Archive for Category ‘What Is Heard‘
Imagine Van Dyke Parks is his name was a sentence and you’ll get the right image in your head of what Billy Bennett’s music sounds like: beautiful, twisted, and oddly comforting. Here with 2 songs and moments of brilliance before him, Bennett has brought forth a video for his good lovin’ song, ‘Lou Wheez’ directed by Boone Bear Dawson.
In what truly has to be one of the most far out arrangements of a soul song I’ve ever heard, Eugene McDaniels (The Left Rev. MC D) went for the golden nail in his song Cherrystone from his “Outlaw” LP offering. Post-revolution hangover says let’s try it again, just with no bras or balls this time. A man of film and song, politics and the cloth, both of McDaniels’ records on Atlantic have a wild amount of exploration on them. The delivery ranges from Jagger to Diamond, the lyrics and tunes themselves pull off the rails almost every time only to find the groove again, or one that’s more on its own terms. Venture on, dear reader.
Side note: His “Headless Heroes of the Apocalypse” album got then-VP Spiro Agnew to offer up a cease-and-desist to Atlantic records regarding its release.
D/L later if I feel like mp3 hunting.
Here we find our lovely duo branching out to more progressive and illicit material. The label thought it was too heavy handed at the time and dropped the band almost immediately. Joke’s on those silly suits, however, because when SILVER & GOLD released the song anyway, it was their most massive hit to date, hitting #1 for 12 weeks straight on the billboard top 100 in 2013!!!!! It was also featured on season finally of Grey Anatomy.
One of the most powerful artists with one of their most blistering creations, Curtis Mayfield’s “There’s No Place Like America Today” has one foot on the gas and one foot kicking against the goads. The whole record is a complete work, from the Mayfield-produced-Baby-Huey cover of “Hard Times” to the soul-purifying horn arrangements by Curtom’s man in house, Rich Tufo (see 0:38 on in “So In Love”). Hard to top Superfly on any angle, but damn if Curtis didn’t drop the other shiny shoe fresh off the dance floor and into the gutter next to Dylan’s vomiting whore. Truthful, grooving, clear-eyed Mayfield: Pro & Fit.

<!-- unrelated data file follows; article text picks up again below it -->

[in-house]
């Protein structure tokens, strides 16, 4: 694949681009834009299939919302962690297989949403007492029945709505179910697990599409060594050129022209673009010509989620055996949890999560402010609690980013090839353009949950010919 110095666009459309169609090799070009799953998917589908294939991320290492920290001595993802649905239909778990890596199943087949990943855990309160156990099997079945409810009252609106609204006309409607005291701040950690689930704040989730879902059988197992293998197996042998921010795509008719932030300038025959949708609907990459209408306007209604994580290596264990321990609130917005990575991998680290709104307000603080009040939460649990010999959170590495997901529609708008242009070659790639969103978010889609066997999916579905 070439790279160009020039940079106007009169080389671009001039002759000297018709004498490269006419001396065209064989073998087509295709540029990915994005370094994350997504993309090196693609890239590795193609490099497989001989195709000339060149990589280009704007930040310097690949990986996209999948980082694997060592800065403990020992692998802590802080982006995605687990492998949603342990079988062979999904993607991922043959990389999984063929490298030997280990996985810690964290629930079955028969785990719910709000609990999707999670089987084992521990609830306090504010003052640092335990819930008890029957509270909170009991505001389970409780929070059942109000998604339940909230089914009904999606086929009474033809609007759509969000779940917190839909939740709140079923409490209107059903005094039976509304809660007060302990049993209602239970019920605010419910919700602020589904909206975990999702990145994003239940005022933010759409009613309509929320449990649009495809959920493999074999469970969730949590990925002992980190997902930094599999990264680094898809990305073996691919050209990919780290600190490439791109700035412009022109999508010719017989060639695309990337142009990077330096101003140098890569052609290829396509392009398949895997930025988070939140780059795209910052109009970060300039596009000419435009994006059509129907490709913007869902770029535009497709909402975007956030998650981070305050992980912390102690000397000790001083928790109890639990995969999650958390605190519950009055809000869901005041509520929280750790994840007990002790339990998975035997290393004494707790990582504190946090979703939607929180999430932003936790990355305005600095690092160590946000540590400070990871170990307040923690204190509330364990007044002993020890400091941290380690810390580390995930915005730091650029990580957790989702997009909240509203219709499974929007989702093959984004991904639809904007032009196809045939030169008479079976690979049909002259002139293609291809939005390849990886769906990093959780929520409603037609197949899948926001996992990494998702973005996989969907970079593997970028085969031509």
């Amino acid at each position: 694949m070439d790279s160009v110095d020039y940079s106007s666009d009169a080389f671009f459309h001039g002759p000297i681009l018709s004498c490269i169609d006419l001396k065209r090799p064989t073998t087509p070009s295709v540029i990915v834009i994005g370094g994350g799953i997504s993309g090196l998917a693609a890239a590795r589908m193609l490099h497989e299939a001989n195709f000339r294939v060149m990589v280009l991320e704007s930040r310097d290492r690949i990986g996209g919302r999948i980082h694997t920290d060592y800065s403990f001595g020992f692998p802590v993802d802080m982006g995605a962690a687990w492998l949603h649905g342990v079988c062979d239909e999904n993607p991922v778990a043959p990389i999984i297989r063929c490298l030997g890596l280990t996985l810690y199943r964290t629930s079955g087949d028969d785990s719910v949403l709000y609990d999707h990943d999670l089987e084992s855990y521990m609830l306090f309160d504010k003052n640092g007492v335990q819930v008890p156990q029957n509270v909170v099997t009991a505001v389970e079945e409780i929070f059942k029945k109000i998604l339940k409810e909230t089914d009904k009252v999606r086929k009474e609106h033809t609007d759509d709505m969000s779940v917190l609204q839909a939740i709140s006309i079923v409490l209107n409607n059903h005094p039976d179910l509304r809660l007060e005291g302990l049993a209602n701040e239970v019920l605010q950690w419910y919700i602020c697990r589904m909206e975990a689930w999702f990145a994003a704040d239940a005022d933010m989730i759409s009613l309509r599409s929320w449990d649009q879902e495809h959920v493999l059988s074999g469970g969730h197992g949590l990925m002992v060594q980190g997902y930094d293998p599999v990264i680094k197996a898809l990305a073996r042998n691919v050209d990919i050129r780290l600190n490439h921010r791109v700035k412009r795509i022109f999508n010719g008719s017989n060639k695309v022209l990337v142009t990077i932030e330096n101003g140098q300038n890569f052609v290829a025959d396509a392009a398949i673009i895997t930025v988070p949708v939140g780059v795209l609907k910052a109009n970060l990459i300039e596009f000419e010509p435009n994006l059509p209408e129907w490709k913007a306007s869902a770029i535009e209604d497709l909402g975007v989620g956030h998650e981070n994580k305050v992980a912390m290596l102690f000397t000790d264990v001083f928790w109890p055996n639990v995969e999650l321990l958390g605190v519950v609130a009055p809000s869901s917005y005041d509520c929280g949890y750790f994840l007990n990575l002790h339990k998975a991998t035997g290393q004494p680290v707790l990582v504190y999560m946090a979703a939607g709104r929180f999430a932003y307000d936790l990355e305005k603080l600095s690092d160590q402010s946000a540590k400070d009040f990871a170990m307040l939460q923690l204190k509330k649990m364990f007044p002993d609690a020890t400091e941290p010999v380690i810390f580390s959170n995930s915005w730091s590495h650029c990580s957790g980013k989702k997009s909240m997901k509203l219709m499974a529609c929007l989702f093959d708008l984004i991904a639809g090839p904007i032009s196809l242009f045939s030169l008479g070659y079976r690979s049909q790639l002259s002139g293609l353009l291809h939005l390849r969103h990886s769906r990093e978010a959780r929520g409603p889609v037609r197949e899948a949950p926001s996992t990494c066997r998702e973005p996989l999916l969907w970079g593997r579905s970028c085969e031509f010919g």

Listen: Curtis Mayfield – Billy Jack
Very quietly and surreptitiously did Andy Ferro, guitarist and occasional vocalist for Ranch Ghost, slide out a modest, self-recorded batch of songs this winter. The details are scant, but over beignets this last Fat Tuesday, Ferro made something along the lines of comment about how the songs come from a place of Tea and optimism and not Red Wine and pith…whatever that means. It sounds to everyone else like the dude just held himself hostage for a season and put his nose to the grindstone and we are looking at the residuals.
The tunes are simple, well-written, and contain a British sensibility that tongues with the American “blues”- a style that is becoming a sort-of calling card of Mr. Ferro’s.
Birth your own babies and let this collection of jams hold you over until that Ranch Ghost record finally sees the light of day.
On all the levels of communicating that music can do, emotional buoyancy is probably the most effervescent – and maybe the most glorious – of them all. With lyrics, you can follow a narrative or wander with their signs; a groove, the body can move and communicate with a different type of meaningful-exploration. However, when an album just comes to envelop you in its own intangibility to the point of understanding it as a real and concrete feeling, you pay attention. It doesn’t matter what is actually said, how instruments are played or parts executed. It bleeds over into a world where the intention shines through, thus becoming a damn good listen.